rib 5, 6 on the left
Chapman point for liver, GB is located
Between ribs 5 and 6 on the right
Palpatory characteristics of facilitated segment when its acute
Congestion, warm, moist, tender, muscle contraction, sidebending rotation on the side of problem
Palpatory characteristics of chronic facilitated segment
Ropey, stringy, cool, dry, color changes (white), decreased range of motion due to contracture, fibrotic
Functions of CT/fascia
Structural support
Superficial fascia is also called
Deep fascia is also called
Subserous fascia is located in ...
Submucosal fascia is located in
lamina propria - intestinal mucosa, bronchial mucosa
Fascia can be considered to consist of
Horizontal diaphragms and longitudinal cables
Describe horizontal diaphragms
Fibrous or myofascial partitions acting as tension/counterstrain sheets
Connected to fascial cables
Anchored to skeletal structures
Give examples of horizontal diaphragms
Tentorium cerebelli
Thoracic inlet/outlet
Respiratory diaphragm
Pelvic diaphragm
Plantar fascia/arches of feet
Give examples of longitudinal cables
-Dural sleeve to S2
-Longitudinal ligaments occiput -S2
-Psoas major to lower extremity
-Pre vertebral, alar , bucopharyngeal fascia
-Rectus abdominis, quadratus lumborum, internal obliques
-trachea, esophagus, pericardium on central tendon of diaphragm
What is included in somatic dysfunction
-nerural elements
Name fascial OMT techniques
Soft tissue
Myofascial release
Indirect balancing
Balanced ligamentous tension
What are indication for fascial OMT technique
acute painful conditions
chronic pain
metastatic patients
Myofascial pain
Visceral disorders
Relationship of asymmetry to looseness and tightness
Tightness creates
Looseness permits
Describe direct action
Gentle forces are applied with the hand TOWARD THE BARRIER or direction of least ease
Describe indirect action
Gentle forces are applied with hand AWAY FROM barrier - direction of most ease
Describe recoil technique
Gentle forces are applied with the hand AWAY from the barrier (indirect technique) while patient breathes in and out. The force is suddenly released on in breath during 3d repitition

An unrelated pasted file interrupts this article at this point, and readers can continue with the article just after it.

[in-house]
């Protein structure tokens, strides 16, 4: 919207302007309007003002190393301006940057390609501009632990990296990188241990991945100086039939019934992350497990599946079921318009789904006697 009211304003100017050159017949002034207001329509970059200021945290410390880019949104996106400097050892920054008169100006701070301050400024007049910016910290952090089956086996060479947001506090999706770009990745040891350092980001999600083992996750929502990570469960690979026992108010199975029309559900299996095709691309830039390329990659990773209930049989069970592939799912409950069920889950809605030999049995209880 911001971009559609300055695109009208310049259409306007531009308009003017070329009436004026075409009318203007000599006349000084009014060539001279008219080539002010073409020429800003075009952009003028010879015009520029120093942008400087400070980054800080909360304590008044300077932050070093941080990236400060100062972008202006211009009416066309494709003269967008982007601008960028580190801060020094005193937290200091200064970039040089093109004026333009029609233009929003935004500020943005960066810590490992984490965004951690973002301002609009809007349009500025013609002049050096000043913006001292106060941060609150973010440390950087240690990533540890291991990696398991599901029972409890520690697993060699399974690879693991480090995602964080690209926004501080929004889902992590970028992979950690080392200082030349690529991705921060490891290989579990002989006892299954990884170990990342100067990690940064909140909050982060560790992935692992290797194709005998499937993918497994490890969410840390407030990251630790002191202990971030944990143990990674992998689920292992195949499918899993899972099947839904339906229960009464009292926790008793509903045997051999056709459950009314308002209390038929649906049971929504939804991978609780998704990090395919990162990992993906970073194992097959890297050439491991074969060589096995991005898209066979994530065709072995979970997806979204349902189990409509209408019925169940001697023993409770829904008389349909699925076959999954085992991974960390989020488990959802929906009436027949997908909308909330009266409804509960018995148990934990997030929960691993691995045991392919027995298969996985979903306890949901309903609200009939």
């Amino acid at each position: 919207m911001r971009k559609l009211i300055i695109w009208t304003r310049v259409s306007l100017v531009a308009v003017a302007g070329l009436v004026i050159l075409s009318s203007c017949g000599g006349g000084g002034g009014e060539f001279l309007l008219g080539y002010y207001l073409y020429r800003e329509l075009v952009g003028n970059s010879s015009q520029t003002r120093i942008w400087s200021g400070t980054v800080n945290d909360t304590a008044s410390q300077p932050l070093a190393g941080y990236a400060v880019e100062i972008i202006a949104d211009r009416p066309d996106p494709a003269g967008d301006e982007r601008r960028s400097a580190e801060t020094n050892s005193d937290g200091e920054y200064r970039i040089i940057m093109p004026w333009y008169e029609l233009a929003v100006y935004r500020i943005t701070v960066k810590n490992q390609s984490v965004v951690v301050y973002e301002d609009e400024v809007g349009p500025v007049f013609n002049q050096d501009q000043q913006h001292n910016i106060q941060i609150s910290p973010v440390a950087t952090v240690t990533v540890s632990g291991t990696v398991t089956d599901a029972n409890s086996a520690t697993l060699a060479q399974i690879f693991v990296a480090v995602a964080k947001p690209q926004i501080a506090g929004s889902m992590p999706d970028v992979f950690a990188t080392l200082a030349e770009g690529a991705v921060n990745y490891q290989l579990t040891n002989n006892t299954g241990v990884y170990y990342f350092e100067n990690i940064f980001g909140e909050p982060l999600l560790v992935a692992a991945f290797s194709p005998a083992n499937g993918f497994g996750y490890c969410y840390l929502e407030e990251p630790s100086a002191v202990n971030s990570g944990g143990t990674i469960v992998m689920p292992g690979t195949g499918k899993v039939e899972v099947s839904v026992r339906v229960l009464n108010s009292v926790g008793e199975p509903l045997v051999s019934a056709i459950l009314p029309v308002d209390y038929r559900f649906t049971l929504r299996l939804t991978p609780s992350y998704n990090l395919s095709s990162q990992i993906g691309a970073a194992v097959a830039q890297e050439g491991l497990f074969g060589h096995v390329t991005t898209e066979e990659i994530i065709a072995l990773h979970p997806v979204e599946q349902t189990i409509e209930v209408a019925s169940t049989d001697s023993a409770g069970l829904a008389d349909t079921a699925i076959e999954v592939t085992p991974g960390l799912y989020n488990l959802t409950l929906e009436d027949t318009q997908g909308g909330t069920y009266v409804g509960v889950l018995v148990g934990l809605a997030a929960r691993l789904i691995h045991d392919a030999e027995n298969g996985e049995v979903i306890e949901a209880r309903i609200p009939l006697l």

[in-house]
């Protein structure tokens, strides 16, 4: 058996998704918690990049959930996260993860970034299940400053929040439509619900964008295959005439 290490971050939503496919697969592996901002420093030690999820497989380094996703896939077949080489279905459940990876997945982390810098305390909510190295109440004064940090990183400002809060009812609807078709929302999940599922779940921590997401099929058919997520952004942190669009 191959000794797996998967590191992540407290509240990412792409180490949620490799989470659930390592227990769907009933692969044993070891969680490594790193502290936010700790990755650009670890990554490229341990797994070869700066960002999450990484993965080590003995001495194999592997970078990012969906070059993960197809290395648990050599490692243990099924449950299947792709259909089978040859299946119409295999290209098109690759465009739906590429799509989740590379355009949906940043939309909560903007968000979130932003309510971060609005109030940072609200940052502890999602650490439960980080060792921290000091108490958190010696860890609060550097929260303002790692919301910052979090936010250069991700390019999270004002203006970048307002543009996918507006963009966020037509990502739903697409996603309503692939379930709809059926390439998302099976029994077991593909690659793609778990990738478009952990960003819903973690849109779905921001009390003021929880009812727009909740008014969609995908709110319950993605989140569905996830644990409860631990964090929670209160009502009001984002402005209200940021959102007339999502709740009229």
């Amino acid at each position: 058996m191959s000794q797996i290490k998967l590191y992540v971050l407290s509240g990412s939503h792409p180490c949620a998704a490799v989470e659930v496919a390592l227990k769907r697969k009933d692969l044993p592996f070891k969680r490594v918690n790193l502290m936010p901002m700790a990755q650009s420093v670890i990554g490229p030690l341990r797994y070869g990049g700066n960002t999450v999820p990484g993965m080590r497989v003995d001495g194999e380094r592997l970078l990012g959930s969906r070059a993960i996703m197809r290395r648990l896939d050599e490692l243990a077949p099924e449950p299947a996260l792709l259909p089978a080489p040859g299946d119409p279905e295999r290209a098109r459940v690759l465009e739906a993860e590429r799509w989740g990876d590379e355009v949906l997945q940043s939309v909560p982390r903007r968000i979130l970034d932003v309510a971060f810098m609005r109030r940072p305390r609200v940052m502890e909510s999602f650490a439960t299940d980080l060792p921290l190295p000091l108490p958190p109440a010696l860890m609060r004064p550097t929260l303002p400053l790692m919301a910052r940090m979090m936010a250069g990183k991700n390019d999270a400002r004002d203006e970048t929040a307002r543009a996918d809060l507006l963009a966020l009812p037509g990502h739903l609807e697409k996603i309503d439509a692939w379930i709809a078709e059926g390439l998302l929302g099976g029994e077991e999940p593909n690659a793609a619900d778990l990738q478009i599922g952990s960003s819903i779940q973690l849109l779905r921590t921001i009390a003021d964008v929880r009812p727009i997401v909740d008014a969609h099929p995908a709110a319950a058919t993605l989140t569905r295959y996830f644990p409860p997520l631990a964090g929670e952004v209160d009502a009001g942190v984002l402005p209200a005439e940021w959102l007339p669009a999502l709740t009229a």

Describe unwinding technique
Gentle forces applied in various vectors until tissue unwinds and returns to state of balance
Sequence of events in myofascial release
1. Apply forces gently either in direct or indirect relation
2. Wait for tissue to melt, soften
3. Retest motion for symmetry
5 components of myofascial health
1.Eliminate postural stresses
3.Nutritional - vitamins, minerals
4. Reduce psychological stress
5. OMT, massage, shiatsu, accupuncture
Describe American diet
High - in total calories, fat, protein, salt, phosphates, simple sugars
Low - fiber, calcium, potassium, trace minerals, vitamins
How do you calculate ideal body weight for men
for 5 "" height, ideal body weight is 106 lb, add 6 lb for every additional inch + 10 % for frame
Ideal body weight for females
5 feet - 100 lb, add 5 lb for each additional inch + 10 % for frame
Percent ideal body weight
Current weight /ideal weight * 100 %
Normal procent ideal body weight
90-109 %
What is other name for superior transverse axis
Craniosacral motion axis
Where is superior transverse axis located
at S2 segment
Where is middle transverse axis located
at S2 body
Where is inferior transverse axis located
inferior part of SI joint
What happens to sacrum/lumbar when you inhale
Sacrum flexes, lumbar extends
What happens to sacrum/lumbar when you exhale
Sacrum extends, lumbar flexes
Left on left
Deep sulcus on R
ILA on L
Spring neg.
Seated flexion on R
Which torsion is most common
Left on left
Which torsions are flexed
L on L
R on R
Right on right
Deep sulcus on L
Post ILA on R
Spring neg.
Seated flexion on L
Left on right
deep sulcus on R
Post ILA on left
Spring pos.
Seated flexion on left
Right on left
Deep sulcus on left
Posterior ILA on right
Spring Pos
Seated flexion on right
Inominate flare
ASIS is medial or lateral to normal
S1 becomes additional lumbar vertebra articulating with S2
L5 takes characteristics of sacral vertebra
Fergusons angle
Lumbosacral angle, inclination of S1 to horizontal
Normal - 25-35 degrees
SI joint
L shaped , converges posteriorly
Are there direct muscular attachments from sacrum to ilium
Name 3 true ligaments
Anterior sacroiliac
Posterior sacroiliac
Name 3 accessory ligaments
Sacrotuberous - ischial tuberosity to sacrum
Iliolumbar - TP L5 to iliac crest
Sacrospinous - ischial spine to sacrum
What do true ligaments restrict
What do accessory ligaments restrict
Anterior movement, rotation, give vertical stablity
Sacral plexus give what kind of fibers
Motor + sensory
What is another name for middle transverse axis
Which axis provides inominate rotation
Inferior transverse
Name motions of pubis
Superior inferior translatory
Name motions of ilium
Ilial translatory - superoinferior + AP
Flexion and extension of sacrum occurs around which axis
Middle transverse
Rotation occurs around which axis
Sidebending occurs around which axis